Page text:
Drunk driving is an issue that every city, especially college towns, must deal with. The highest percentage of DUI arrests come from the 18-24 year old group, and Fort Collins is no exception.
Student Legal Services has been very busy recently helping students handle their DUI offenses, according to attorney Sally Maresh. “I myself have been seeing a lot more DUI cases this semester.” However, Maresh is quick to point out that she thinks the increase comes from more students seeking legal advice, not more DUI arrests overall.
In the state of Colorado, a person driving a motor vehicle with a blood alcohol content (BAC) of .1 or higher is said to be driving under the influence (DUI), while a BAC between .05 and .1 is considered to be driving while their ability is impaired (DWAI).
According to Jim Lenderts, DUI Enforcement Officer with the Fort Collins Police Department, a DUI offence is very costly in two ways: legal costs and motor vehicle costs.
“The first part is the criminal punishment. You have to show up in court and meet with the District Attorney-the first offense can end up costing thousands of dollars,” Lenderts said.
Maresh agrees, adding that there are many hidden costs a person arrested for drunk driving must pay.
“For one thing, you have to pay the regular fines and court costs; attorneys usually charge around $1,000 to handle the motor vehicle hearing and court dispensation, both of which occur before the actual trial,” Maresh said.
Maresh points out that offenders must also pay for their alcohol evaluation and pay a private company to provide alcohol education classes and therapy. These classes must be paid for individually, and offenders could be required to attend more than forty alcohol education classes.
The other legal aspect of a DUI arrest is the motor vehicle part. According to Lenderts, “If someone is over 21 and has a BAC over .1, or over a .02 if they are under 21, they automatically lose their license for 90 days.” Because Colorado law prohibits the distribution of red licenses to people convicted of drunk driving, “this is especially difficult for a student who lives on the other side of town or for a person who has a job that requires them to drive.”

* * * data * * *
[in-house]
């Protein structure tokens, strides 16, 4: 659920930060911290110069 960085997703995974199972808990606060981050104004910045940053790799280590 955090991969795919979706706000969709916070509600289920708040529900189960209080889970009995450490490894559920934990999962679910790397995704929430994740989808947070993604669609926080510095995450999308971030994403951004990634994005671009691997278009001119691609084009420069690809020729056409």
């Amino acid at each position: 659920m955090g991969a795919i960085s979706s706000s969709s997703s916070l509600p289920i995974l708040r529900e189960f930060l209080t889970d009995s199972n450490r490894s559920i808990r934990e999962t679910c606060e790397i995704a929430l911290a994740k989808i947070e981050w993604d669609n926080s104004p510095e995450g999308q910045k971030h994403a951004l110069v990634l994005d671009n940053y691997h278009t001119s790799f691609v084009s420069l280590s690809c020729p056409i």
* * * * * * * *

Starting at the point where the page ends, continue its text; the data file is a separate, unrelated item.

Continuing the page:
Lenderts also points out that if the Colorado legislature approves the lowering of the blood alcohol limit to .08, then even more people who are stopped for drunk driving would lose their licenses.
There are many DUI prevention programs in place throughout Fort Collins to try to curb the number of drunk drivers on the roads. These include Transfort’s Smart Ride program, where the busses run late routes near the bars so people can ride the bus home. And although the Fort Collins taxi services are small, they do have lots of experience with intoxicated passengers.
According to Maresh, “people need to have a plan in place before they go out. Decide who will be the designated driver for the evening and stick to that. Having the person who drank the least drive everyone home is not good enough.”
Many bars and restaurants in town sponsor designated driver programs, offering free sodas and sandwiches, and in some cases, coupons for free drinks the next time they come in, to people who act as the designated driver for the evening.
Maresh also stresses the fact that “students need to be more aggressive in taking the keys away from their drunk friends.” This simple act can prevent a lot of trouble.
Says Lenderts, “there are lots of great alternatives to driving drunk right now – it’s a matter of people choosing to use them. We would much rather see people making good choices and driving safely.” n